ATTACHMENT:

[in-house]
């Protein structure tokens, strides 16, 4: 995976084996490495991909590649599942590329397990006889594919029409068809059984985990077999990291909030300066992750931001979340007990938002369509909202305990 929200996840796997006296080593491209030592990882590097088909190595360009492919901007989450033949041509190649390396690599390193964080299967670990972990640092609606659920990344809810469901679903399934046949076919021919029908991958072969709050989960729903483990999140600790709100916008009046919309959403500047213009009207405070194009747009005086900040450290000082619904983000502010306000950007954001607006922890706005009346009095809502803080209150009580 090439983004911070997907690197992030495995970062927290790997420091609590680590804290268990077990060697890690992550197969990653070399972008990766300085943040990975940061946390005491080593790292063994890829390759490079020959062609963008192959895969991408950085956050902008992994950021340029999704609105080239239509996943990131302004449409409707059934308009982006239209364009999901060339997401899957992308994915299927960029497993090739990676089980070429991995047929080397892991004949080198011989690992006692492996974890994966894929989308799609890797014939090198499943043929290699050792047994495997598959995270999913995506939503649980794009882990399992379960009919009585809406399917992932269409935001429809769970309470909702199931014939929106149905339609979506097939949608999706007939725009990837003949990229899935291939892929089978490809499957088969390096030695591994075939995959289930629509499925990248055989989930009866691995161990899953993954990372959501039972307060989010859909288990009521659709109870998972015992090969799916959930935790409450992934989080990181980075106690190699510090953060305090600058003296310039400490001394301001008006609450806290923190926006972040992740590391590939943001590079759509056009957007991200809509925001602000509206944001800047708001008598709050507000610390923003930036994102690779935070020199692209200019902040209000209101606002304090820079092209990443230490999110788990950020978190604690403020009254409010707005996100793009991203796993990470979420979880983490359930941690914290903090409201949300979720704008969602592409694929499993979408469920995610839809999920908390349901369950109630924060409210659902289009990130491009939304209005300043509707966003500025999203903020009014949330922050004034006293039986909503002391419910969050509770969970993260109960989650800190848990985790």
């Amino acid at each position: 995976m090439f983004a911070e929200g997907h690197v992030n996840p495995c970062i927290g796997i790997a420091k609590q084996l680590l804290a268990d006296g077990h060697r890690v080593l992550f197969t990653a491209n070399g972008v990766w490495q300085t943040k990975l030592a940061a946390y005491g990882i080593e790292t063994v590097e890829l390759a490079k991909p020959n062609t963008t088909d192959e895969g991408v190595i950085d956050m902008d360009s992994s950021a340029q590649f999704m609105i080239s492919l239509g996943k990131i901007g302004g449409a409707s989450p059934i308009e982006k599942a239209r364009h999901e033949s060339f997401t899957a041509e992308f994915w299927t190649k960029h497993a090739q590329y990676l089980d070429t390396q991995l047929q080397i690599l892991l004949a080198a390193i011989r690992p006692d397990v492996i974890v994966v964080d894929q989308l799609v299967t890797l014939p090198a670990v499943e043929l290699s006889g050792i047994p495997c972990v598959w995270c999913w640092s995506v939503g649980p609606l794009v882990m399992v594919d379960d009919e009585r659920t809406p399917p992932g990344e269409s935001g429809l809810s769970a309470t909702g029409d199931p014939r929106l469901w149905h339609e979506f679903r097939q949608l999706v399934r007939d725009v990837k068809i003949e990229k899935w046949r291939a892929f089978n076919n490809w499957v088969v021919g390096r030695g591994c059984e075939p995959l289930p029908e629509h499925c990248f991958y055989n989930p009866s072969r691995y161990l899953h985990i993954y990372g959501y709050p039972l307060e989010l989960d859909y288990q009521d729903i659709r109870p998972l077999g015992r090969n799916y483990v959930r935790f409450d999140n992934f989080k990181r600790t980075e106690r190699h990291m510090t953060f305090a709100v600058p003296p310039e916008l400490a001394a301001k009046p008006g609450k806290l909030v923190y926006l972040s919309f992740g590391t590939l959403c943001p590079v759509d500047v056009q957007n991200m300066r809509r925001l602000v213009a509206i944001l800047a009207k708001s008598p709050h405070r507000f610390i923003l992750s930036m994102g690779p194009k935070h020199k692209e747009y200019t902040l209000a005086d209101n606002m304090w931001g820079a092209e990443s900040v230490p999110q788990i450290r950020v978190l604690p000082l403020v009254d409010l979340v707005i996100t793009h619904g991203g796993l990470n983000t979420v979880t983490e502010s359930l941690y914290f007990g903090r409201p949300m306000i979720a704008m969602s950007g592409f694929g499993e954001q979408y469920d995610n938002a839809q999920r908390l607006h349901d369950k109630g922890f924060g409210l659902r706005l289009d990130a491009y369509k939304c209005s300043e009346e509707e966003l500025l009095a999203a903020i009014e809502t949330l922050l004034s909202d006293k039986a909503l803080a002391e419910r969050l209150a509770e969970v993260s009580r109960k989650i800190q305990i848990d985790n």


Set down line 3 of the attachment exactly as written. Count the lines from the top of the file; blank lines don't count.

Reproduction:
């Amino acid at each position: 995976m090439f983004a911070e929200g997907h690197v992030n996840p495995c970062i927290g796997i790997a420091k609590q084996l680590l804290a268990d006296g077990h060697r890690v080593l992550f197969t990653a491209n070399g972008v990766w490495q300085t943040k990975l030592a940061a946390y005491g990882i080593e790292t063994v590097e890829l390759a490079k991909p020959n062609t963008t088909d192959e895969g991408v190595i950085d956050m902008d360009s992994s950021a340029q590649f999704m609105i080239s492919l239509g996943k990131i901007g302004g449409a409707s989450p059934i308009e982006k599942a239209r364009h999901e033949s060339f997401t899957a041509e992308f994915w299927t190649k960029h497993a090739q590329y990676l089980d070429t390396q991995l047929q080397i690599l892991l004949a080198a390193i011989r690992p006692d397990v492996i974890v994966v964080d894929q989308l799609v299967t890797l014939p090198a670990v499943e043929l290699s006889g050792i047994p495997c972990v598959w995270c999913w640092s995506v939503g649980p609606l794009v882990m399992v594919d379960d009919e009585r659920t809406p399917p992932g990344e269409s935001g429809l809810s769970a309470t909702g029409d199931p014939r929106l469901w149905h339609e979506f679903r097939q949608l999706v399934r007939d725009v990837k068809i003949e990229k899935w046949r291939a892929f089978n076919n490809w499957v088969v021919g390096r030695g591994c059984e075939p995959l289930p029908e629509h499925c990248f991958y055989n989930p009866s072969r691995y161990l899953h985990i993954y990372g959501y709050p039972l307060e989010l989960d859909y288990q009521d729903i659709r109870p998972l077999g015992r090969n799916y483990v959930r935790f409450d999140n992934f989080k990181r600790t980075e106690r190699h990291m510090t953060f305090a709100v600058p003296p310039e916008l400490a001394a301001k009046p008006g609450k806290l909030v923190y926006l972040s919309f992740g590391t590939l959403c943001p590079v759509d500047v056009q957007n991200m300066r809509r925001l602000v213009a509206i944001l800047a009207k708001s008598p709050h405070r507000f610390i923003l992750s930036m994102g690779p194009k935070h020199k692209e747009y200019t902040l209000a005086d209101n606002m304090w931001g820079a092209e990443s900040v230490p999110q788990i450290r950020v978190l604690p000082l403020v009254d409010l979340v707005i996100t793009h619904g991203g796993l990470n983000t979420v979880t983490e502010s359930l941690y914290f007990g903090r409201p949300m306000i979720a704008m969602s950007g592409f694929g499993e954001q979408y469920d995610n938002a839809q999920r908390l607006h349901d369950k109630g922890f924060g409210l659902r706005l289009d990130a491009y369509k939304c209005s300043e009346e509707e966003l500025l009095a999203a903020i009014e809502t949330l922050l004034s909202d006293k039986a909503l803080a002391e419910r969050l209150a509770e969970v993260s009580r109960k989650i800190q305990i848990d985790n």